With a heavy air of "wait, haven't we seen this before?" running through it's veins, Forsaken isn't anything original. With exceptional performances from real life father and son duo Donald and Kiefer Sutherland saving a good portion of the film, the rest is left to fall into the realm of the 'regrettably forgettable'.
Forsaken looks like a terrible western on the outskirts. Beaten up, worn down gunslinger returns home longing to put down the guns only to find there are still bad guys reigning over his home town. Will he put down the guns for good or pick them up for one last act of heroism? What in the world happens next? Of course, you can probably all guess what happens next. Forsaken is, no doubt, unoriginal. Having the appearance of a churned out, albeit very well made, B-Western of the 1950s and 60s, Forsaken’s small moments of depth, meaning and thematic artistry move the film inches over to the realm of ‘pleasant surprise’, however predictable and tedious a great deal of the 105-minute run time becomes.
The real stand-out element of Forsaken, however, is father and son duo Donald Sutherland and Kiefer Sutherland who play father and son duo Reverend William Clayton and John Henry Clayton. And boy, do they play them well. Sutherland the senior expertly plays the town’s Reverend with the expertise of a veteran actor who literally has done it all, whilst Sutherland the junior revels in his character of John Henry. Having honed his skills over eight seasons of 24, the handsome grit of the retired gunslinger being a fitting role. The on screen chemistry of the pair is astonishing. It’s not often we are treated to a real life father and son playing a scripted father and son, and the times we do see chemistry has always seemed a little forced, ironically. Forsaken seems to be the exception to the rule, though, with the Sutherlands expertly creating a chemistry unmistakable as genuine, complex and adoring. Take notes, After Earth.
And with a somewhat interesting premise which at least doesn’t pretend to be too original, it’s really a shame that at its core it just feels a little empty. Troubles with pacing and a climax which could do with just a little more oomph drag the film down several levels; a little less “oh wait, this is the climax?” could have saved it but alas, the script was with the characters, not the story.
Any interest the film cultivates at the beginning (indeed the beginning is somewhat captivating), it loses, like a bullet through a horse trough, as things take a turn for the predictable. And then another turn, and another, and another, all in the same direction you thought it would because it’s that bloody predictable. It’s a shame that that begins to drain the interest, and it’s a shame that the story wasn’t even nearly good enough to support the outstanding two lead actors who did extremely well to work with it. Perhaps a bit more time spent on the script would have been the film’s salvation.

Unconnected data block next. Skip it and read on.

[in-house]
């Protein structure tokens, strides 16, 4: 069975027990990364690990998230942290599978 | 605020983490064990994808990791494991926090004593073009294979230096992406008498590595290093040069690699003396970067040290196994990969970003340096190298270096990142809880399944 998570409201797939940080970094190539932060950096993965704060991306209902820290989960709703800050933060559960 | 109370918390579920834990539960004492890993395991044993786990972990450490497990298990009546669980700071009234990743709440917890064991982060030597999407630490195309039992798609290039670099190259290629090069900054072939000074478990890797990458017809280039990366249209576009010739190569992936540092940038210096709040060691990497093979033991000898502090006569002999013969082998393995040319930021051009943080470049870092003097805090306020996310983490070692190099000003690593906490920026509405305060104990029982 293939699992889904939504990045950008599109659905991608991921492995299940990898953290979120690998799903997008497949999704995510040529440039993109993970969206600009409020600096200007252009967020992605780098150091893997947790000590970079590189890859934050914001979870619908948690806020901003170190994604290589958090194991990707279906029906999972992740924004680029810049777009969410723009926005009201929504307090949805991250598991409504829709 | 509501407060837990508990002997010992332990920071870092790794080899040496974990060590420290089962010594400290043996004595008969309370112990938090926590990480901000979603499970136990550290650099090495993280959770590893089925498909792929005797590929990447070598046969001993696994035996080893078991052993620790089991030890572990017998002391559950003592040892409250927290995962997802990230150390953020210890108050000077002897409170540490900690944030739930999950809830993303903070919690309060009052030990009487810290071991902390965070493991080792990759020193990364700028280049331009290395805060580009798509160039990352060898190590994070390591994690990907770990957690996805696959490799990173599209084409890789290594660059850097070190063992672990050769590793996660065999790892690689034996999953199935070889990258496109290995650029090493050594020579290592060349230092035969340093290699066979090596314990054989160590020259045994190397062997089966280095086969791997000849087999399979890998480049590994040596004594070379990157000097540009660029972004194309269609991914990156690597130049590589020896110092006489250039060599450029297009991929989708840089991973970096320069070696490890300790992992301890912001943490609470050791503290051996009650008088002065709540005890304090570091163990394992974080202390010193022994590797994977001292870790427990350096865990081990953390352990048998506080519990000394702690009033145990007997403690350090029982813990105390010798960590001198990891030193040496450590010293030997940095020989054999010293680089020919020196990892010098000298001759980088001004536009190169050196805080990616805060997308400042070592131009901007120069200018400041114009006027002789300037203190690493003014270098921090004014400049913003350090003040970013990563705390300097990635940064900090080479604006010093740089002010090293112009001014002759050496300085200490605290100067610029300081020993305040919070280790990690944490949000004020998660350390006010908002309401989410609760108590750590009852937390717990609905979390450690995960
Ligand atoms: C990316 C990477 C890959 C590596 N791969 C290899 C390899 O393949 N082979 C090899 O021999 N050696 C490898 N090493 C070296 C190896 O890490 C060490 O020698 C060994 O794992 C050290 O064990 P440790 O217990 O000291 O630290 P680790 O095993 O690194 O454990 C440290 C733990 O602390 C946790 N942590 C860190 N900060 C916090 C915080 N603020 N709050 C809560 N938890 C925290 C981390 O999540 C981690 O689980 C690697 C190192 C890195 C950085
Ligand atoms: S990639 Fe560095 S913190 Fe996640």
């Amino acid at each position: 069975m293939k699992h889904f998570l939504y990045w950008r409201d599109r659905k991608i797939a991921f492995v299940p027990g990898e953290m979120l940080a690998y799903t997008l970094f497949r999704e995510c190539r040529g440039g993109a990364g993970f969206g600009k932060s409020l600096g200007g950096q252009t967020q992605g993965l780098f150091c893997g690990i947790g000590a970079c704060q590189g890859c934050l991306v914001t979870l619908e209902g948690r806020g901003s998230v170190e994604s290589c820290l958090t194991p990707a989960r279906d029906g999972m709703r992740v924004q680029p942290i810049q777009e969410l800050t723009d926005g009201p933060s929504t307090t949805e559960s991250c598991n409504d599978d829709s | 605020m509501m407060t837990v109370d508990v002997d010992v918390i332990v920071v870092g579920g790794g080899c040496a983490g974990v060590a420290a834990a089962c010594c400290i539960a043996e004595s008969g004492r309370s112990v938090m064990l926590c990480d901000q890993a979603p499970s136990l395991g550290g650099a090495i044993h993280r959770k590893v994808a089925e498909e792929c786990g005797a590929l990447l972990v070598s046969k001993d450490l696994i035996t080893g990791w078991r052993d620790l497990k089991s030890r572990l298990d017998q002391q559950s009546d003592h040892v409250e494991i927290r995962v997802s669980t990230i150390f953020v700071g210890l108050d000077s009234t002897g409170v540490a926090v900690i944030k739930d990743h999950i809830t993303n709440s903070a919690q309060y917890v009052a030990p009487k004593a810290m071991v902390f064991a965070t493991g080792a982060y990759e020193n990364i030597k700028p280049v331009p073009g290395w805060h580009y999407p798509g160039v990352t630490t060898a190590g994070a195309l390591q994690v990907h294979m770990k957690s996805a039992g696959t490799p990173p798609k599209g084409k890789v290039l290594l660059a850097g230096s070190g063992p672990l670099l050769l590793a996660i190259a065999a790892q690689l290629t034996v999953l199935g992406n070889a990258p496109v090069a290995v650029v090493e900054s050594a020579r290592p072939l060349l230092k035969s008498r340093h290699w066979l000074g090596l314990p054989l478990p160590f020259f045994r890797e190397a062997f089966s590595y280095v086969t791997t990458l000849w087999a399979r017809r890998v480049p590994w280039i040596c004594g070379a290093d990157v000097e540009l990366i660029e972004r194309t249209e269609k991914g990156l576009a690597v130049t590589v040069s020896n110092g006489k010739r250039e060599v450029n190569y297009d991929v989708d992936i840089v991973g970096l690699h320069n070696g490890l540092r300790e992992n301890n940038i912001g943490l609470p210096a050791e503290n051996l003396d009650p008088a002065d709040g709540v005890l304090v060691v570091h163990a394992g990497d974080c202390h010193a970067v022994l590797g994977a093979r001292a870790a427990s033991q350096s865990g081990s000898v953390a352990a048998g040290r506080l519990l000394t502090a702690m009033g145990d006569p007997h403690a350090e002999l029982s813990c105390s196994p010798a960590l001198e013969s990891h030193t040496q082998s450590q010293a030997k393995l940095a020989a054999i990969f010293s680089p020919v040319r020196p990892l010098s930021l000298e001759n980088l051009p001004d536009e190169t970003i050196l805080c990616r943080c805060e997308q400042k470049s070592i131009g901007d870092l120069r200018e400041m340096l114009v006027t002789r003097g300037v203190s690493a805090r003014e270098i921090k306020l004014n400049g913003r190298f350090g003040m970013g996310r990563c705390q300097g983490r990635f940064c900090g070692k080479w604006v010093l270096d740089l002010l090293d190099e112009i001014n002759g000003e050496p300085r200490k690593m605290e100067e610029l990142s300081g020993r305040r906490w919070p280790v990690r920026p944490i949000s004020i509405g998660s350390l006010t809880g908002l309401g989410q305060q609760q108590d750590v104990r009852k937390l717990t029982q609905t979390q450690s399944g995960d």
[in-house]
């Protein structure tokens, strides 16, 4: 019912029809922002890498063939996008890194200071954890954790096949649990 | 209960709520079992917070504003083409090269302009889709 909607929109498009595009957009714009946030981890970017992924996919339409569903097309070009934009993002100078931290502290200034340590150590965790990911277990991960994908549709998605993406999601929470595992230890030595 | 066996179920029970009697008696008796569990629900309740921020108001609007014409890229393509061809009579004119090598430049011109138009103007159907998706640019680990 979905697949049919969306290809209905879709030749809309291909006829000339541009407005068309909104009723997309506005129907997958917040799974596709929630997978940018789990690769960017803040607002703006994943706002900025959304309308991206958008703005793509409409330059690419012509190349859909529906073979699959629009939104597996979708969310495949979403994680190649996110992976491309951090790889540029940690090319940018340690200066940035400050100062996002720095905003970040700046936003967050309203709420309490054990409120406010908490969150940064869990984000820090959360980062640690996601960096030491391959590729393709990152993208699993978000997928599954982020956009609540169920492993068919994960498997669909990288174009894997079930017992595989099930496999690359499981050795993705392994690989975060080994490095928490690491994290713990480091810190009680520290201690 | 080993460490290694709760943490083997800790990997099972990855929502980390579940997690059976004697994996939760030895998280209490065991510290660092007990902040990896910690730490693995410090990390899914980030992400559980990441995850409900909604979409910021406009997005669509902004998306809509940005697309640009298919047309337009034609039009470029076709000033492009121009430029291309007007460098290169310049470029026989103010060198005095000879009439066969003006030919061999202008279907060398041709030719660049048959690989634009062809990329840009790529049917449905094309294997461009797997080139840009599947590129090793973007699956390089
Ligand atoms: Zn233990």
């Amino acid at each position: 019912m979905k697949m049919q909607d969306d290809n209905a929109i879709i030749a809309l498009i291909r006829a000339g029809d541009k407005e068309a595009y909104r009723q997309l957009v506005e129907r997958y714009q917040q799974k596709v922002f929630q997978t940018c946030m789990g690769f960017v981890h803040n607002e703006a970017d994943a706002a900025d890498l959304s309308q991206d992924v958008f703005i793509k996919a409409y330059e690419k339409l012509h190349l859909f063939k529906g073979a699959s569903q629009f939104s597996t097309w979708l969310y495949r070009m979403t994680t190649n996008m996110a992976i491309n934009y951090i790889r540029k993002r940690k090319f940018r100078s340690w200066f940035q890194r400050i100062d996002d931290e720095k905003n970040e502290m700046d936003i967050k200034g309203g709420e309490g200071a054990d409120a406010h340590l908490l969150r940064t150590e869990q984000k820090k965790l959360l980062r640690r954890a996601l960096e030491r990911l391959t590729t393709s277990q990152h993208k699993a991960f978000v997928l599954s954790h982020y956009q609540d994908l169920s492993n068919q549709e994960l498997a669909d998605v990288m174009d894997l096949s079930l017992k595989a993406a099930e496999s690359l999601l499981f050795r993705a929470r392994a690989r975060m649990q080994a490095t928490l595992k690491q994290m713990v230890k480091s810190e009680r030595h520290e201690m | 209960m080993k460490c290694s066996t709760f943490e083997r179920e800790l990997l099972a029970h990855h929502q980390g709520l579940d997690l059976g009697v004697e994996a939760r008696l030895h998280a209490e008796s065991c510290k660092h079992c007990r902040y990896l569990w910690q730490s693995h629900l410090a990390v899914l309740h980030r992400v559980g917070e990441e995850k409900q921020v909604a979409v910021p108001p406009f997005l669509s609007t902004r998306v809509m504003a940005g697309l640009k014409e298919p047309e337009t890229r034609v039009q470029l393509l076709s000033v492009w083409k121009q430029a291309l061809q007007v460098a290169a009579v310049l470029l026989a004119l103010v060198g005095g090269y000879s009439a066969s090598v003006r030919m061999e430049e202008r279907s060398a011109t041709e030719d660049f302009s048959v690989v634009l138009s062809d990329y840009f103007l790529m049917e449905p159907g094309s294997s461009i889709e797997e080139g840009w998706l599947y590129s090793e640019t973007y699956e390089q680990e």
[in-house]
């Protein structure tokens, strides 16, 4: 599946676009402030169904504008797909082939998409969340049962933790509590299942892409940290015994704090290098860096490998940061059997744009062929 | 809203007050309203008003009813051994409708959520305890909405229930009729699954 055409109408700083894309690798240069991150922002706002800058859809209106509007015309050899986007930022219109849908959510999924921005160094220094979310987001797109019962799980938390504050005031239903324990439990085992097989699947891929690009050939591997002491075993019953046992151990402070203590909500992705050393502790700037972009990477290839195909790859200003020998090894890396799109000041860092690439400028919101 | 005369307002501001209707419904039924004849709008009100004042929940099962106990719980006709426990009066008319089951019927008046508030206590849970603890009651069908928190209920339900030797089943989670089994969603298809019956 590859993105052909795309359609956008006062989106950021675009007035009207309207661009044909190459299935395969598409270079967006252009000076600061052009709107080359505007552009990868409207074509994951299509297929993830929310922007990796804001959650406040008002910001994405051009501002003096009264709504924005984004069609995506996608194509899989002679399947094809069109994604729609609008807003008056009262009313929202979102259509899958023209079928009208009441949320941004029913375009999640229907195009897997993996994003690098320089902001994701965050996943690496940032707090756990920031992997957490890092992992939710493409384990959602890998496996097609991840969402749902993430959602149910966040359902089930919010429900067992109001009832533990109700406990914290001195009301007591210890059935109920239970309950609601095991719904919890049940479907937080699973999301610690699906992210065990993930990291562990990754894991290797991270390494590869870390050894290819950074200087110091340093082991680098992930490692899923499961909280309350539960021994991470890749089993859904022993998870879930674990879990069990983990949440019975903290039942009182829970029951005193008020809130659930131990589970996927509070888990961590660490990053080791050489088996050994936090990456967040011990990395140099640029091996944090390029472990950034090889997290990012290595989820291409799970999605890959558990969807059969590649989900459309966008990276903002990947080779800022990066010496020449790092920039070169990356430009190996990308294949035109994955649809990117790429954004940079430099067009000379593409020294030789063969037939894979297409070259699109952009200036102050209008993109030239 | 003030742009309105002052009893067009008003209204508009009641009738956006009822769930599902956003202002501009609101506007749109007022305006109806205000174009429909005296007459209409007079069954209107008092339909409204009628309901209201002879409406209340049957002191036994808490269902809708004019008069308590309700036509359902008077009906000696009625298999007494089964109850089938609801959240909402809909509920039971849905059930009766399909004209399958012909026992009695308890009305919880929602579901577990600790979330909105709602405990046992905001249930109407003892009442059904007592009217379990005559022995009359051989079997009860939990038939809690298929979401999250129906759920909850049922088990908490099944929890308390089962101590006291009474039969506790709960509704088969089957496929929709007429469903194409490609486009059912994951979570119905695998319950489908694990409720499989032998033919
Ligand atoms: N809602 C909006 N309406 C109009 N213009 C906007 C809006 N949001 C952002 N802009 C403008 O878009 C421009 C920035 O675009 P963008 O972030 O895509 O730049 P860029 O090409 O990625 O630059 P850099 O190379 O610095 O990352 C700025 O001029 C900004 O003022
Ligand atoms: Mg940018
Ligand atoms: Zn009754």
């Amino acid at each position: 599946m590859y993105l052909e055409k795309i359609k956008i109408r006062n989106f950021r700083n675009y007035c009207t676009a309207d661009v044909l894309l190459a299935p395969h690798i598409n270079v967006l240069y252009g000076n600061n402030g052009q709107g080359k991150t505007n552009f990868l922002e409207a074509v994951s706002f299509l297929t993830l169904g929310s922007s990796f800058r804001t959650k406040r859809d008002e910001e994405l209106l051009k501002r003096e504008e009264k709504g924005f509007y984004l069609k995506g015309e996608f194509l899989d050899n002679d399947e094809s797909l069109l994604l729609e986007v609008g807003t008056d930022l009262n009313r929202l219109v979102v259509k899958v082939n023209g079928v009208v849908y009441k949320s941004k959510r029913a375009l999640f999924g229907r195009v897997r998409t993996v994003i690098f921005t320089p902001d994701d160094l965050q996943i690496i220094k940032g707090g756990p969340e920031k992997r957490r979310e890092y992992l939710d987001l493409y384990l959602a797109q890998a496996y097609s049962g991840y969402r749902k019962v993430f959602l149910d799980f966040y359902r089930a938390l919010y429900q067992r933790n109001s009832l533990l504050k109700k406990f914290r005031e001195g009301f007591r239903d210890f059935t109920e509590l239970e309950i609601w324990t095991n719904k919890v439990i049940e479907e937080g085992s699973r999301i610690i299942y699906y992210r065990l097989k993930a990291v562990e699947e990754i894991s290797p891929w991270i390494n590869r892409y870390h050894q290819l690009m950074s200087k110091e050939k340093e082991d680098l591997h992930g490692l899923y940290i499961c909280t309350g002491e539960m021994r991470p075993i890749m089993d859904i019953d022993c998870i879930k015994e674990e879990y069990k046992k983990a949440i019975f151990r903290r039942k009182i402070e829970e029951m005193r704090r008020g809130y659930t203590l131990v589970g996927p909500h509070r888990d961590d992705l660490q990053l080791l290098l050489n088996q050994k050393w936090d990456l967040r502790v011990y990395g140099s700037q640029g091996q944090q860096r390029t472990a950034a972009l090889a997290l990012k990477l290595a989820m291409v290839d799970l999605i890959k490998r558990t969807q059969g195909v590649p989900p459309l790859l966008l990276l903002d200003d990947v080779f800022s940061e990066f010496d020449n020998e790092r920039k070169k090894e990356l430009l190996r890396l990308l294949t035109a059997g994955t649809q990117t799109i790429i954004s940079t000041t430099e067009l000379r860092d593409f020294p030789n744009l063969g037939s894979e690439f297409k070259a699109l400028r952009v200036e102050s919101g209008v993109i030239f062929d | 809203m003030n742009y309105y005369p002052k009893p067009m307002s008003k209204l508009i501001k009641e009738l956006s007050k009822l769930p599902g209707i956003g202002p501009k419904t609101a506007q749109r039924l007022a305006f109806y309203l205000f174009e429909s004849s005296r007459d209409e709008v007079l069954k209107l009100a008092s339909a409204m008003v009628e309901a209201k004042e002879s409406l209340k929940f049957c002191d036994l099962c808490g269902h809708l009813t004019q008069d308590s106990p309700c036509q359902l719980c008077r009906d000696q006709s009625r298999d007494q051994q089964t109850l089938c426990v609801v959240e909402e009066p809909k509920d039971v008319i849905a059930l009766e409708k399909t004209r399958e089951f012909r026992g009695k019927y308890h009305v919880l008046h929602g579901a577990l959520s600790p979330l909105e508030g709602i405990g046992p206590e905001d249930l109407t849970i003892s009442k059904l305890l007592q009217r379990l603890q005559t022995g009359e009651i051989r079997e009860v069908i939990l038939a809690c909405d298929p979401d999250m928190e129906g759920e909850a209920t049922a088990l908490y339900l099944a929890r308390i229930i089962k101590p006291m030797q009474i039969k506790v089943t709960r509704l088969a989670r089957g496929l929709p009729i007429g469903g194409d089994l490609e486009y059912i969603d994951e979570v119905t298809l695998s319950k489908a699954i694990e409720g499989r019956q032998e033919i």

However, there are a few scenes which save the film from the realm of the completely forgettable. Pulled along only by the strength of the Sunderlands’ sheer talent, one scene depicts an argument between the two when John Henry relays his lost faith in the religion his father lives his life by, and another involves John Henry breaking down whilst he relates the traumatic incident which left him averse to gun violence. These two scenes, among a couple others, are incredibly well written and excellently performed, dragging the film out from the more ‘average’ label – but not enough to save it from it.
You’ll watch Forsaken either wanting to love it or wanting to see something more than it is, perhaps more than it ever could be. You’ll hope for more as it slowly plunders into the world of the ordinary. It doesn’t offer anything spectacular, the script is average, the direction is unexceptional and apart from the two lead performances we aren’t treated at any point. But it’s an enjoyable enough film to put on on a Sunday afternoon. Dare I say it – is the age of the westerns finally over?
Forsaken (2016), directed by Jon Cassar is distributed by Momentum Pictures. Certificate 15.